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Housewives’ Obesity Determinant Factors in Iran; National Survey - Stepwise Approach to Surveillance

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      Women suffer more from obesity than men in Iran do. In this study, we compared obesity risk and its contributors regarding the job categories as housewives (HWs) or employees to deeply explore the risk of obesity in housewives in Iran.


      Based on WHO stepwise approach, in 2005, 33472 women aged 15 to 65 years old (excluding all men) were examined for the major risk factors for non-communicable diseases. Obesity was determined by Body Mass Index>30kgm −2 in adults (>20 years) and by girl BMI percentiles according to WHO 2007 Growth Reference 5–19 years in adolescents. We modeled obesity by logistic regression and entered all the known/potential predictors, including job categories.


      The participation rate was more than 99%. The weighted prevalence of overweight and obesity in HWs were 34.5% and 24.5% respectively. Employed women were about 4% and 10% less overweight and obese than the HWs, respectively ( P< 0.01). HWs vs. employed women had the adjusted OR 1.39 (CI95%, 1.18–1.63) for obesity. Older women, with higher educational level and socioeconomic status, lower physical activities and those living in urban areas were at risk of obesity. In comparison to HWs, working as an Official Clerk (OR=0.66) associated with a decrease in odds of obesity significantly, while others did not.


      Being as HW is an independent significant factor for obesity in women. Preventive health care programs to reduce risk of obesity in women should be applied, considering their occupation for achieving more effectiveness.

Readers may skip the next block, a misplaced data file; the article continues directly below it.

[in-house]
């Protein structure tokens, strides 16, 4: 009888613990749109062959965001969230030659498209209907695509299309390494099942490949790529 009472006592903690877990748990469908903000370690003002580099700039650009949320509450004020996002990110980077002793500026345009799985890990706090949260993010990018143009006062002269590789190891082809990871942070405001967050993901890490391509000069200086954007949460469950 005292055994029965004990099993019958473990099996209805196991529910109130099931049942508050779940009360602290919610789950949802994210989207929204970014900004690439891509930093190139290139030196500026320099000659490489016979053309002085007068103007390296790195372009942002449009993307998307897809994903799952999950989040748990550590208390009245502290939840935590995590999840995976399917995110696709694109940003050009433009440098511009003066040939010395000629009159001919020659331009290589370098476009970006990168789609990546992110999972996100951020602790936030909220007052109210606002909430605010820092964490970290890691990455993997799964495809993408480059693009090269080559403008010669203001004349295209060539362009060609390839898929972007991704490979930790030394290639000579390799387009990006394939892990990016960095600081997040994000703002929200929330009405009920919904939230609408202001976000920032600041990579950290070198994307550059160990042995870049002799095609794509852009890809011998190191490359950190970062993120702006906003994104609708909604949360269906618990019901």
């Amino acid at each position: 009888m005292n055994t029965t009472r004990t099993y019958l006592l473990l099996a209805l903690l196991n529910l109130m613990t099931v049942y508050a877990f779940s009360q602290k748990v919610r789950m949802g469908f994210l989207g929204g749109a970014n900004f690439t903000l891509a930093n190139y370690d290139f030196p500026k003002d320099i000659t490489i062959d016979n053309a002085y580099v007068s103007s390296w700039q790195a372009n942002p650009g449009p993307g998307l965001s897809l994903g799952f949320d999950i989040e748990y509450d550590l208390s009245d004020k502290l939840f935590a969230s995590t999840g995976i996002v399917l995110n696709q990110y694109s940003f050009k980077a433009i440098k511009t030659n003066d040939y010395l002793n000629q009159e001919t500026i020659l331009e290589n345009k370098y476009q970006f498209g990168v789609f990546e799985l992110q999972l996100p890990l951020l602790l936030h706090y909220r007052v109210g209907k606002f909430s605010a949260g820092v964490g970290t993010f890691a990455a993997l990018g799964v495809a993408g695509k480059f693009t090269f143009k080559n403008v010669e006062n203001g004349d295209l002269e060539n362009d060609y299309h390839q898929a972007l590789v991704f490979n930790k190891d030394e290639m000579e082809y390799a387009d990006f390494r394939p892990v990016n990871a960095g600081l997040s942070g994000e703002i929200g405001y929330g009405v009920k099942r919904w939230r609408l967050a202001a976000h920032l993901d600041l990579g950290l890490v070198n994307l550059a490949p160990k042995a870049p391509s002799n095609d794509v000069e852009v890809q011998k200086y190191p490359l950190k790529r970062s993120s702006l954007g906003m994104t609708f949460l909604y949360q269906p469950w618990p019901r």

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      Most cited references 31

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      Years of life lost due to obesity.

      Public health officials and organizations have disseminated health messages regarding the dangers of obesity, but these have not produced the desired effect. To estimate the expected number of years of life lost (YLL) due to overweight and obesity across the life span of an adult. Data from the (1) US Life Tables (1999); (2) Third National Health and Nutrition Examination Survey (NHANES III; 1988-1994); and (3) First National Health and Nutrition Epidemiologic Follow-up Study (NHANES I and II; 1971-1992) and NHANES II Mortality Study (1976-1992) were used to derive YLL estimates for adults aged 18 to 85 years. Body mass index (BMI) integer-defined categories were used (ie, or =45). A BMI of 24 was used as the reference category. The difference between the number of years of life expected if an individual were obese vs not obese, which was designated YLL. Marked race and sex differences were observed in estimated YLL. Among whites, a J- or U-shaped association was found between overweight or obesity and YLL. The optimal BMI (associated with the least YLL or greatest longevity) is approximately 23 to 25 for whites and 23 to 30 for blacks. For any given degree of overweight, younger adults generally had greater YLL than did older adults. The maximum YLL for white men aged 20 to 30 years with a severe level of obesity (BMI >45) is 13 and is 8 for white women. For men, this could represent a 22% reduction in expected remaining life span. Among black men and black women older than 60 years, overweight and moderate obesity were generally not associated with an increased YLL and only severe obesity resulted in YLL. However, blacks at younger ages with severe levels of obesity had a maximum YLL of 20 for men and 5 for women. Obesity appears to lessen life expectancy markedly, especially among younger adults.